IMM cologne 2022 returns to connect public, professionals and brands
if the pandemic taught interior designers two things, it was the importance of home office and outdoor living. the situation forced hundreds of millions of people to adapt living spaces, kitchens, bedrooms and more to become super flexible to fit many needs. any outdoor space – from terraces to patios, gardens and balconies – became treasured places of refuge, social interaction and, again, work. the demand for more function from the same square footage is set to continue. consequentially, as we spend more time under the same roof, more people are also realizing the greatness of interior design: the touches of quality, personality and creativity to enhance a space to best meet ever-evolving needs. cancelled in 2021, IMM cologne 2022 forecasts the new trends in interior and furniture design.
held from january 17-23, see IMM cologne 2022’s six interior design trends – for seasons, connected by living, multi-functional, blurring boundaries, sharing spaces, and natural luxury – below.
(main image: molo) the interior and furniture design fair returns from 17-23 january, 2022
all images courtesy of IMM cologne
IMM cologne 2022 spotlights six trends for interior design
home is an expression of personality. the trend – for seasons – notices the increasingly common practice for colorways and motifs of interiors to reflect the season changes in nature. this has gone beyond stylistic preference to lifestyle orientation too. furniture has become a collage that constantly moves with season: glass-frosted units are resurging, cabinets and coffee tables are used for displaying items once more, and sofas are acting as canvases for accessories. these seasonal decors create a strong, perfectly placed accent that shows off personality, even in minimalist interiors.
(image: burgbad) the for seasons trend recognizes how furniture is becoming canvases to display motifs of changing seasons
in the trend – connected by living – a digital world means a smart home, too. interior design is adapting; items at home are transcending into connectivity. smart technologies are becoming increasingly diverse, reliable, and easy to use. features are already being seen in furniture as lamps double as bluetooth speakers, tables readjust to make sure the user changes position often, and sofas remember family members’ favorite sitting position. however, technology is also connecting more than furniture. it is said that the kitchen has the greatest degree of connectivity as we optimize day-to-day routines. bathroom innovation enables lighting to be effortlessly customized, heat and water to be managed, and other energy and air quality levels controlled.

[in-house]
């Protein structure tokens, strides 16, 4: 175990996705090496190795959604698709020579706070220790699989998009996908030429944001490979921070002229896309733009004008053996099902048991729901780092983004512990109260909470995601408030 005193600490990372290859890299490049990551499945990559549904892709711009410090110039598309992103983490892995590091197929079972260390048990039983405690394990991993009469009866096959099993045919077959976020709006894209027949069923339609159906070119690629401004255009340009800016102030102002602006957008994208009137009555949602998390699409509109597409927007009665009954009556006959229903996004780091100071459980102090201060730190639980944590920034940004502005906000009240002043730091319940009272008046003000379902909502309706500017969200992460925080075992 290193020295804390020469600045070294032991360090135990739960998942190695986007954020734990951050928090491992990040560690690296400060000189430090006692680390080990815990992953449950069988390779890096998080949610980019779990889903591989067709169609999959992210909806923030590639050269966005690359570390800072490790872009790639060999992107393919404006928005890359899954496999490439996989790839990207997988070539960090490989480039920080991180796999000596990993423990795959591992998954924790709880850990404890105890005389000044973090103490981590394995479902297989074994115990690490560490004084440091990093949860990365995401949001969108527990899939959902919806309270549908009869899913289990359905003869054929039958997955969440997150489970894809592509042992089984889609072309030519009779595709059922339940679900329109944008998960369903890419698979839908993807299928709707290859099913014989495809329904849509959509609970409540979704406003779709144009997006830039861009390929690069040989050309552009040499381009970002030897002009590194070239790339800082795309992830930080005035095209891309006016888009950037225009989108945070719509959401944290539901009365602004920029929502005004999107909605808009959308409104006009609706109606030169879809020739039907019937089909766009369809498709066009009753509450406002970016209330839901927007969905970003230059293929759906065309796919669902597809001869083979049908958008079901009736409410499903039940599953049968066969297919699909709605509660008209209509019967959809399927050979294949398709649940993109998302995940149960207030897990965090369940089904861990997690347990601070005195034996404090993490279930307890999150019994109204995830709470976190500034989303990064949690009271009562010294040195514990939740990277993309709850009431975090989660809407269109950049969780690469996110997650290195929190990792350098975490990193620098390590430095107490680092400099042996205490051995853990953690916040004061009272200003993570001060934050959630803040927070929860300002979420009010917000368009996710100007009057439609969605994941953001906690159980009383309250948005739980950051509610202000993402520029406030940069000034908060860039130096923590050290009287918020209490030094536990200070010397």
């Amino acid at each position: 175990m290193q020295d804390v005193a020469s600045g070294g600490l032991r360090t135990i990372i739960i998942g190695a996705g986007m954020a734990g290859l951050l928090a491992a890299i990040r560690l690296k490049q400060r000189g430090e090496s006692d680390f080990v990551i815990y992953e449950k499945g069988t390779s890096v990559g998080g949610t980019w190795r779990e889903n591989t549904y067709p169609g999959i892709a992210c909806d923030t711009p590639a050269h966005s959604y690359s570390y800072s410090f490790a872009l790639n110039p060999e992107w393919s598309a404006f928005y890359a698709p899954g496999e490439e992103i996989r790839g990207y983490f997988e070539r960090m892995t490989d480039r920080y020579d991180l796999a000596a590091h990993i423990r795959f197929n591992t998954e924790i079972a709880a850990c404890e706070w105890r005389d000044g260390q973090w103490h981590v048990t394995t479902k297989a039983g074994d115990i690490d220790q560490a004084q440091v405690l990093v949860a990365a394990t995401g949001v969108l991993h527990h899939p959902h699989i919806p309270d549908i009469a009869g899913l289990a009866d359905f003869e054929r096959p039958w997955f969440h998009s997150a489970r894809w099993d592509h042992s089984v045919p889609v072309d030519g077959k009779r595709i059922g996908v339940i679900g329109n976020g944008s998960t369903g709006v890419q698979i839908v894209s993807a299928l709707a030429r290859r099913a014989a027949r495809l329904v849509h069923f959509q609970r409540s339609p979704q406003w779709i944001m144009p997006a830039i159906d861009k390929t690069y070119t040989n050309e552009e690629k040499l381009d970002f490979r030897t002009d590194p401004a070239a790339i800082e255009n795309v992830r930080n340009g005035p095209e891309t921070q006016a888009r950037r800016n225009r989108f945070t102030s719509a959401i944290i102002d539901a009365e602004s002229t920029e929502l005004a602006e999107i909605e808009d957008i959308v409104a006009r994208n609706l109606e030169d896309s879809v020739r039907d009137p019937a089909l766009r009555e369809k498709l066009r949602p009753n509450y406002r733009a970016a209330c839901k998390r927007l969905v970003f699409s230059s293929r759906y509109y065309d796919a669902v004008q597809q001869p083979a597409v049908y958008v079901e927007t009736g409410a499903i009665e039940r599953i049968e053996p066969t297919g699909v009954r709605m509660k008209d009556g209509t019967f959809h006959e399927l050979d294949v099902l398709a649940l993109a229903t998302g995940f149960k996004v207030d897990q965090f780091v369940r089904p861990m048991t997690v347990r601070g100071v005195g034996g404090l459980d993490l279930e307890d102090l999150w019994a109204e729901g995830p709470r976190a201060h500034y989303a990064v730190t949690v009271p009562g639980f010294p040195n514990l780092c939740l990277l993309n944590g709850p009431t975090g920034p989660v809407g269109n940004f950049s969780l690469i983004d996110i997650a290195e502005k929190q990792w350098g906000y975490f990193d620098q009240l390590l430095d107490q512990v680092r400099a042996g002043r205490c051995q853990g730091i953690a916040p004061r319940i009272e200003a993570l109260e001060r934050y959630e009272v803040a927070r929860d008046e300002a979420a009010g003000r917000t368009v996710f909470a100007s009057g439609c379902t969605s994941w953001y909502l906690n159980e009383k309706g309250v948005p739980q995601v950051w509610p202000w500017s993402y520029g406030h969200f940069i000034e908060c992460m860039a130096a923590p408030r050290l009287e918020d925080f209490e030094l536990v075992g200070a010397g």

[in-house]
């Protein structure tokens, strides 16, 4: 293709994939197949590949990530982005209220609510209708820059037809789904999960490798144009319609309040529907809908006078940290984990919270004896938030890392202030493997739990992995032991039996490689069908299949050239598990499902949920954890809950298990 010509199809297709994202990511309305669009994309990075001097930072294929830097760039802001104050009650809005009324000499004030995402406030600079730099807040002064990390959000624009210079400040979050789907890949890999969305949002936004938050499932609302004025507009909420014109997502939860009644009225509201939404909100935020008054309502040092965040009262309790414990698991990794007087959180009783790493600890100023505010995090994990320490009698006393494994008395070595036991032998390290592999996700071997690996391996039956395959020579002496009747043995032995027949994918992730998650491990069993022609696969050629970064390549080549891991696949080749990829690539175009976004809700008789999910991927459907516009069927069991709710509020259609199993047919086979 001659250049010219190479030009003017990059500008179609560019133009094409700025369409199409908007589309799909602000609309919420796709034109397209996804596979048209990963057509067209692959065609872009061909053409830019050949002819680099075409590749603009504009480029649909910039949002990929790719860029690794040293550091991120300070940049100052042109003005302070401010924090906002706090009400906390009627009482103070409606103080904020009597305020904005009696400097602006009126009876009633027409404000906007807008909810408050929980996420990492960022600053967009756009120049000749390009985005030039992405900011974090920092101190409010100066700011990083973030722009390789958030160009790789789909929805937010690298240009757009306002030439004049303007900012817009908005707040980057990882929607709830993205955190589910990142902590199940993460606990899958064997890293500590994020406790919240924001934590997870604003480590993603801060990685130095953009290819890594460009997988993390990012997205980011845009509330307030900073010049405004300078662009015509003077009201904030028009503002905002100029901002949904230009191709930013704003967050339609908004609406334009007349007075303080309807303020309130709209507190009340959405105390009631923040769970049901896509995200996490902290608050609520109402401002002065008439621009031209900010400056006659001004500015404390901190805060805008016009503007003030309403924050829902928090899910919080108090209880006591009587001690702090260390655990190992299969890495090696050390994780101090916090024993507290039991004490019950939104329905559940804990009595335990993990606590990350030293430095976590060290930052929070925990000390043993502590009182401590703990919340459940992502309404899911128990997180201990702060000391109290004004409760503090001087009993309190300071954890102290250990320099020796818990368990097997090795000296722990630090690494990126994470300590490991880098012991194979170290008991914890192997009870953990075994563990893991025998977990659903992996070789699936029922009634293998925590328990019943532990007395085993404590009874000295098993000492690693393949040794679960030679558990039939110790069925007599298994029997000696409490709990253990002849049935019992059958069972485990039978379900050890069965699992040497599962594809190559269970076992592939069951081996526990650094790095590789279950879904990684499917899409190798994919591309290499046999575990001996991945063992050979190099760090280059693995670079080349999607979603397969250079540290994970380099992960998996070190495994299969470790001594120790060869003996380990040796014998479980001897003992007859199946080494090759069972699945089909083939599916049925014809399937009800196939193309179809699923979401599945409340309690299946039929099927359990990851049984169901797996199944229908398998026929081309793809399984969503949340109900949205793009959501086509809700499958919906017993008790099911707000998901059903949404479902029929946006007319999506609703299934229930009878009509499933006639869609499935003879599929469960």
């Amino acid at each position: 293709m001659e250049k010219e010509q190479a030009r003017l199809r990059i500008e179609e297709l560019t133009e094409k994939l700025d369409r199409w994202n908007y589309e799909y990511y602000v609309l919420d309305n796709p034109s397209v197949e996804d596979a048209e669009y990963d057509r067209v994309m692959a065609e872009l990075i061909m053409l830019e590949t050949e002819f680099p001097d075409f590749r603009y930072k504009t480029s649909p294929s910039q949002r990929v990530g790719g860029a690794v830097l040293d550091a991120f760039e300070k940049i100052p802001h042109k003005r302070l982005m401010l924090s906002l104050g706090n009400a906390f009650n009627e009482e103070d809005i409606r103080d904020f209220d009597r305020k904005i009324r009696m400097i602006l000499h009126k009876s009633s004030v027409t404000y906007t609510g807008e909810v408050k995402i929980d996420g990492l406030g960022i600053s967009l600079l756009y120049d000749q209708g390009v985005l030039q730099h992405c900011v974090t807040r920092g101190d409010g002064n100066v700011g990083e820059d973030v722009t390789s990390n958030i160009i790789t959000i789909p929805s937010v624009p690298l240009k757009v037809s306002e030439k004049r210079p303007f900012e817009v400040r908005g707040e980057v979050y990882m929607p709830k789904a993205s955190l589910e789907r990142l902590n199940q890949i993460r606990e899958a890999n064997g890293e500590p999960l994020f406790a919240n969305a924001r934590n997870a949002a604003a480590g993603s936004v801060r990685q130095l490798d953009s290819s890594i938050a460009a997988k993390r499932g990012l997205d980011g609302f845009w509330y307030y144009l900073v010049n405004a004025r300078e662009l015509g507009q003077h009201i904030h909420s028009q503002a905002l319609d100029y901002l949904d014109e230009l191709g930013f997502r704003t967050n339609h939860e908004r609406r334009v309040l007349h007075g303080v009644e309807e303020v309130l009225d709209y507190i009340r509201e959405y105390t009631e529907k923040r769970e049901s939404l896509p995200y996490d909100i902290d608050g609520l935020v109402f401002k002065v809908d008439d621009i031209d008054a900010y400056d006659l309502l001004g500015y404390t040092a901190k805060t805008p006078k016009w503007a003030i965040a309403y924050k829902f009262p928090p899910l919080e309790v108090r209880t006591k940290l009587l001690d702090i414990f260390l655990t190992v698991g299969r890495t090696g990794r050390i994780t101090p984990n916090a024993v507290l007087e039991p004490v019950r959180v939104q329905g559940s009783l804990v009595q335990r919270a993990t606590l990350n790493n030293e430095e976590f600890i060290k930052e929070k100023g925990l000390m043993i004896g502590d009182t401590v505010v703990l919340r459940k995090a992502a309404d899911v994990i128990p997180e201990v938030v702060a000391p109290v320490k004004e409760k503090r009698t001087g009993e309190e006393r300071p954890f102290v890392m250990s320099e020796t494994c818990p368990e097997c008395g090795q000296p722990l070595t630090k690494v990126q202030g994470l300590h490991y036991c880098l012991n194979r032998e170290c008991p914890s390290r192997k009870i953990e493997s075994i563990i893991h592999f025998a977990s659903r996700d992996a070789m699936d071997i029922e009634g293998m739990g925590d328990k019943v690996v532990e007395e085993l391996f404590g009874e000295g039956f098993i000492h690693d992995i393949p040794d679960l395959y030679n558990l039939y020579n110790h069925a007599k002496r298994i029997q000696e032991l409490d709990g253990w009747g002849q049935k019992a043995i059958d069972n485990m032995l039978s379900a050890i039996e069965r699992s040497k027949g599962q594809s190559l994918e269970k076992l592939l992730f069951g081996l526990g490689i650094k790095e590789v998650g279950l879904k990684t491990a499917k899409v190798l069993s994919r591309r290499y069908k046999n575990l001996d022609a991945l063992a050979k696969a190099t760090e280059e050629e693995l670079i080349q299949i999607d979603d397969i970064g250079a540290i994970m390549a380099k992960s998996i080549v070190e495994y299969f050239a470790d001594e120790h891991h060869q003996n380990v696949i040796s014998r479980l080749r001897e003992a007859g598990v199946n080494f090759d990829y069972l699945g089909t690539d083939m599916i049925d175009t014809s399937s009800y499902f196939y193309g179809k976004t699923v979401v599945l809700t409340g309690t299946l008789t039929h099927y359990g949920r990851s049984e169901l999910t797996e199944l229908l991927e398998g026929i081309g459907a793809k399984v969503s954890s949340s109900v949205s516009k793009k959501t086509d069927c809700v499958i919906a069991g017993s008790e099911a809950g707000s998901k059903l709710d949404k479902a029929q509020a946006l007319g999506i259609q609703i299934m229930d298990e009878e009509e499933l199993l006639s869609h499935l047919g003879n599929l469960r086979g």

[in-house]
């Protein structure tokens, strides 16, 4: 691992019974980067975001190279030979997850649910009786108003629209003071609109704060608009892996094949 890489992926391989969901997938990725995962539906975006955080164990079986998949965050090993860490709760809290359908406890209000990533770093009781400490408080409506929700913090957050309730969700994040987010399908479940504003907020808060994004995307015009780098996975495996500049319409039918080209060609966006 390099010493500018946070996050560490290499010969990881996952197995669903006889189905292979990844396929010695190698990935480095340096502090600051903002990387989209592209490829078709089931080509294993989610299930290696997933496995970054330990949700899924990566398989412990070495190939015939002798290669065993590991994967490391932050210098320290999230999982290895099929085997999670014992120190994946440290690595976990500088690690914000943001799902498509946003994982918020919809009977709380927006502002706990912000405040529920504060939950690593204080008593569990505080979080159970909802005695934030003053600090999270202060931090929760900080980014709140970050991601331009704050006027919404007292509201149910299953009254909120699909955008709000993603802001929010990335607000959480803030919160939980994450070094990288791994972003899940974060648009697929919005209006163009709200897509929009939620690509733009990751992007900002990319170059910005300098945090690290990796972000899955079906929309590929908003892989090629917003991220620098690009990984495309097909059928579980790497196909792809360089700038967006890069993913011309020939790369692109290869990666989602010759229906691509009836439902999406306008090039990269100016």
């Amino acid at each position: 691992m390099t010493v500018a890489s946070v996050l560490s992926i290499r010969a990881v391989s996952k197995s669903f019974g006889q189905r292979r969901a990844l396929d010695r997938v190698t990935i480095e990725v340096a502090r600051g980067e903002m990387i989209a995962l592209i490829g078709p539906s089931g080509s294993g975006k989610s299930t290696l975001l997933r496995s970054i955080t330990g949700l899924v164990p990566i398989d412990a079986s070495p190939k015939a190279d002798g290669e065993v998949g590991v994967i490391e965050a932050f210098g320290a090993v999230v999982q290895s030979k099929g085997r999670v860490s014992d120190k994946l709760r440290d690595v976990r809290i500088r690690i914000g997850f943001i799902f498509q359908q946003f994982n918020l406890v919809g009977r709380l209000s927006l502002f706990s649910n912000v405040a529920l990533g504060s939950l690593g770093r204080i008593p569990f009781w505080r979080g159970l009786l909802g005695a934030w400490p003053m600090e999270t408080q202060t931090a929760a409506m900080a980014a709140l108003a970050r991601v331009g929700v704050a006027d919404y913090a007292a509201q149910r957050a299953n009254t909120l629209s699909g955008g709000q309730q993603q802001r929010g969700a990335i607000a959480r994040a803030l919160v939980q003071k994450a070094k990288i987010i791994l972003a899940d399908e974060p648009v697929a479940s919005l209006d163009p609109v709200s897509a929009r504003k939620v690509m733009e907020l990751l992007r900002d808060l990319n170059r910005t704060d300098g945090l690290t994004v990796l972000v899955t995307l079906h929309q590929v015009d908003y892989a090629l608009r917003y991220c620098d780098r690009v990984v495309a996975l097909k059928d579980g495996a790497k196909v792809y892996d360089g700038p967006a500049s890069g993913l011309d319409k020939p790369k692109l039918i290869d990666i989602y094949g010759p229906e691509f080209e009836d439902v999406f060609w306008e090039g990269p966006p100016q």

(image: serip) connectivity is moving beyond furniture to applications throughout homes, from kitchens to bathrooms
the demand for more space is at a premium. the many challenges of urbanization has grown the need for small-footprint solutions. the trend – multi-functional – recognizes how furniture needs to respond to maximize comfort, reduce clutter and deliver greater functionality in small space. this can take the form of home office, modern space systems, small yet scalable furniture, smart solutions, and other creative, ingenious designs. compact sofas and high sleepers are returning, movable furniture is key, and the dining table – the setting for work, socializing and eating – has become the star of the show as the hub of the home.
(image: nardi) multi-functional furniture, like the dining table, is key to new demands at home
from the outdoors to the home office and living areas, there is a growing desire for boundary-free living that is blurring physical and stylistic lines. the trend – blurring boundaries – identifies how interior design can create flexible areas with specific functions. movable partitions and built-in units are crucial to creating a sense of structure, from modular sofas to the dining-now-working tables, shelving units and even rugs. it is the outdoors that is inspiring this movement as the feel of open-air living is reflected in light furnishings. advancements of materials and textures blur the boundary even more.